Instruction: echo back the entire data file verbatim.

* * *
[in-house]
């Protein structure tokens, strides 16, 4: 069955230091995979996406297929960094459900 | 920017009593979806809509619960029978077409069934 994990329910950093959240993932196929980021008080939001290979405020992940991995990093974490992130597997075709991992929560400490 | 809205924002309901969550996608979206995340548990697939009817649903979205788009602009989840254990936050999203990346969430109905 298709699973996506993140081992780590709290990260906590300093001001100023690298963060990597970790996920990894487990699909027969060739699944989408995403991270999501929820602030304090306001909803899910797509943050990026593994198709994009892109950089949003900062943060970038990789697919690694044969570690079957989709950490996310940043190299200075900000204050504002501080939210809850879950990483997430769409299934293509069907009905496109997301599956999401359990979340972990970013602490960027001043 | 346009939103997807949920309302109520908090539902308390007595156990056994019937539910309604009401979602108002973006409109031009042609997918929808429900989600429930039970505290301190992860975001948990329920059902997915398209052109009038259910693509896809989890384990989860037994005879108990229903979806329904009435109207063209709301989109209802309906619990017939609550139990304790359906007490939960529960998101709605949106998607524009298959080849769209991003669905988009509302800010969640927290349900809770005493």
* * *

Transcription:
[in-house]
């Protein structure tokens, strides 16, 4: 069955230091995979996406297929960094459900 | 920017009593979806809509619960029978077409069934 994990329910950093959240993932196929980021008080939001290979405020992940991995990093974490992130597997075709991992929560400490 | 809205924002309901969550996608979206995340548990697939009817649903979205788009602009989840254990936050999203990346969430109905 298709699973996506993140081992780590709290990260906590300093001001100023690298963060990597970790996920990894487990699909027969060739699944989408995403991270999501929820602030304090306001909803899910797509943050990026593994198709994009892109950089949003900062943060970038990789697919690694044969570690079957989709950490996310940043190299200075900000204050504002501080939210809850879950990483997430769409299934293509069907009905496109997301599956999401359990979340972990970013602490960027001043 | 346009939103997807949920309302109520908090539902308390007595156990056994019937539910309604009401979602108002973006409109031009042609997918929808429900989600429930039970505290301190992860975001948990329920059902997915398209052109009038259910693509896809989890384990989860037994005879108990229903979806329904009435109207063209709301989109209802309906619990017939609550139990304790359906007490939960529960998101709605949106998607524009298959080849769209991003669905988009509302800010969640927290349900809770005493």